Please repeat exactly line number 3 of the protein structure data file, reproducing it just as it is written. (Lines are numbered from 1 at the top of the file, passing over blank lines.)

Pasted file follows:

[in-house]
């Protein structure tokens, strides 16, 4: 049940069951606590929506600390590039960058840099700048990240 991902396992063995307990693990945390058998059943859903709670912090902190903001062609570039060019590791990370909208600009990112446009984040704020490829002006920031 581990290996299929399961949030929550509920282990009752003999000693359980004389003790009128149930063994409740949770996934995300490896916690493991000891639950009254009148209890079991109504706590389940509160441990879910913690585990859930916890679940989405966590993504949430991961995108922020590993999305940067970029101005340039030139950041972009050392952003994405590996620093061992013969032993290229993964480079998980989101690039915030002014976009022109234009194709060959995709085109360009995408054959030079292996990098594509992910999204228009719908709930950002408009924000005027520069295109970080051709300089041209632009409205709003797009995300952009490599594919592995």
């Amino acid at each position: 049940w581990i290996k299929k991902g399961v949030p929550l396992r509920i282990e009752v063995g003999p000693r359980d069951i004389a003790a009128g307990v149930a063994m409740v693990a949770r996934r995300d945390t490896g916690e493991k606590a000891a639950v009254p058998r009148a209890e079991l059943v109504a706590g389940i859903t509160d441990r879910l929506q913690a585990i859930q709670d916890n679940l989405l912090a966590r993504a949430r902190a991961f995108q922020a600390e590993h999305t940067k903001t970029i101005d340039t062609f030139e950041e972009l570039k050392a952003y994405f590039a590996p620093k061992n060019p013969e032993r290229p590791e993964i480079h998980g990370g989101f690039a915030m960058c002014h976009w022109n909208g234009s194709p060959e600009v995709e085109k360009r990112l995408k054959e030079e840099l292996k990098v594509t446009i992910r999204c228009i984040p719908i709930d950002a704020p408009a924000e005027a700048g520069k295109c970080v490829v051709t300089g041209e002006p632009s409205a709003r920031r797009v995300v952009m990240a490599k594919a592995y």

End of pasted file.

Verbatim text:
């Amino acid at each position: 049940w581990i290996k299929k991902g399961v949030p929550l396992r509920i282990e009752v063995g003999p000693r359980d069951i004389a003790a009128g307990v149930a063994m409740v693990a949770r996934r995300d945390t490896g916690e493991k606590a000891a639950v009254p058998r009148a209890e079991l059943v109504a706590g389940i859903t509160d441990r879910l929506q913690a585990i859930q709670d916890n679940l989405l912090a966590r993504a949430r902190a991961f995108q922020a600390e590993h999305t940067k903001t970029i101005d340039t062609f030139e950041e972009l570039k050392a952003y994405f590039a590996p620093k061992n060019p013969e032993r290229p590791e993964i480079h998980g990370g989101f690039a915030m960058c002014h976009w022109n909208g234009s194709p060959e600009v995709e085109k360009r990112l995408k054959e030079e840099l292996k990098v594509t446009i992910r999204c228009i984040p719908i709930d950002a704020p408009a924000e005027a700048g520069k295109c970080v490829v051709t300089g041209e002006p632009s409205a709003r920031r797009v995300v952009m990240a490599k594919a592995y």